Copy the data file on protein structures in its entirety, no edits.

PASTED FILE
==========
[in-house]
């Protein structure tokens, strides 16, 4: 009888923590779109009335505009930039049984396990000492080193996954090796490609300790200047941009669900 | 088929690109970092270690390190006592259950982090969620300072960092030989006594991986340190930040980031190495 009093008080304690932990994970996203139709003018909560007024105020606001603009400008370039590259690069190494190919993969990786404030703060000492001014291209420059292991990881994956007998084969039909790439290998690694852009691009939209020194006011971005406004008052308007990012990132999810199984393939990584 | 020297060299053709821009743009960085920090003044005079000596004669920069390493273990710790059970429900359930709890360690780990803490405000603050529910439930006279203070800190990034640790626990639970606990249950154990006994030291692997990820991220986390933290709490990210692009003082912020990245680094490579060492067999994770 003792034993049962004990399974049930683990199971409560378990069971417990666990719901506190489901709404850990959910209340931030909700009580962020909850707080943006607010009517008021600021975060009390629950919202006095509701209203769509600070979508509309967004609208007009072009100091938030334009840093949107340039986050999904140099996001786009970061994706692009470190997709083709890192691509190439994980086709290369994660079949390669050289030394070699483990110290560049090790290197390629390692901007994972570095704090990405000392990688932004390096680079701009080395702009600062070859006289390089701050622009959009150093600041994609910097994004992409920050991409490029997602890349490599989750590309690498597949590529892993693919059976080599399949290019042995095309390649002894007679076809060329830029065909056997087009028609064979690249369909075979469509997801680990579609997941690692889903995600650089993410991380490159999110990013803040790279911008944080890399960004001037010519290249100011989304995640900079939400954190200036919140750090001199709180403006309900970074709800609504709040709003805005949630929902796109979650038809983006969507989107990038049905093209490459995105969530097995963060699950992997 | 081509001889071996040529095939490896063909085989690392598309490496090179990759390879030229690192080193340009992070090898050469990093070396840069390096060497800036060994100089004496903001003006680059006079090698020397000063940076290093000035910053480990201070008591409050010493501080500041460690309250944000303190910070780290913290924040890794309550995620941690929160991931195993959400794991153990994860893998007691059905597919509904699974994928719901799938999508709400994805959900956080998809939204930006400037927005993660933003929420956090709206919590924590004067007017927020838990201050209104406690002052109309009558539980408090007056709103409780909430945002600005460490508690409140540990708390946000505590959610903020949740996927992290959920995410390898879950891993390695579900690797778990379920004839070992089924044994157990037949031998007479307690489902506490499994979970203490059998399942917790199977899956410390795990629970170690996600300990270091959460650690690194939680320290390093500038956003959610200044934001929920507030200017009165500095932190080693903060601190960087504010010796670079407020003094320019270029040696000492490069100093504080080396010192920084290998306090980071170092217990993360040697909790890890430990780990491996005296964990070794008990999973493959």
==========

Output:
[in-house]
């Protein structure tokens, strides 16, 4: 009888923590779109009335505009930039049984396990000492080193996954090796490609300790200047941009669900 | 088929690109970092270690390190006592259950982090969620300072960092030989006594991986340190930040980031190495 009093008080304690932990994970996203139709003018909560007024105020606001603009400008370039590259690069190494190919993969990786404030703060000492001014291209420059292991990881994956007998084969039909790439290998690694852009691009939209020194006011971005406004008052308007990012990132999810199984393939990584 | 020297060299053709821009743009960085920090003044005079000596004669920069390493273990710790059970429900359930709890360690780990803490405000603050529910439930006279203070800190990034640790626990639970606990249950154990006994030291692997990820991220986390933290709490990210692009003082912020990245680094490579060492067999994770 003792034993049962004990399974049930683990199971409560378990069971417990666990719901506190489901709404850990959910209340931030909700009580962020909850707080943006607010009517008021600021975060009390629950919202006095509701209203769509600070979508509309967004609208007009072009100091938030334009840093949107340039986050999904140099996001786009970061994706692009470190997709083709890192691509190439994980086709290369994660079949390669050289030394070699483990110290560049090790290197390629390692901007994972570095704090990405000392990688932004390096680079701009080395702009600062070859006289390089701050622009959009150093600041994609910097994004992409920050991409490029997602890349490599989750590309690498597949590529892993693919059976080599399949290019042995095309390649002894007679076809060329830029065909056997087009028609064979690249369909075979469509997801680990579609997941690692889903995600650089993410991380490159999110990013803040790279911008944080890399960004001037010519290249100011989304995640900079939400954190200036919140750090001199709180403006309900970074709800609504709040709003805005949630929902796109979650038809983006969507989107990038049905093209490459995105969530097995963060699950992997 | 081509001889071996040529095939490896063909085989690392598309490496090179990759390879030229690192080193340009992070090898050469990093070396840069390096060497800036060994100089004496903001003006680059006079090698020397000063940076290093000035910053480990201070008591409050010493501080500041460690309250944000303190910070780290913290924040890794309550995620941690929160991931195993959400794991153990994860893998007691059905597919509904699974994928719901799938999508709400994805959900956080998809939204930006400037927005993660933003929420956090709206919590924590004067007017927020838990201050209104406690002052109309009558539980408090007056709103409780909430945002600005460490508690409140540990708390946000505590959610903020949740996927992290959920995410390898879950891993390695579900690797778990379920004839070992089924044994157990037949031998007479307690489902506490499994979970203490059998399942917790199977899956410390795990629970170690996600300990270091959460650690690194939680320290390093500038956003959610200044934001929920507030200017009165500095932190080693903060601190960087504010010796670079407020003094320019270029040696000492490069100093504080080396010192920084290998306090980071170092217990993360040697909790890890430990780990491996005296964990070794008990999973493959």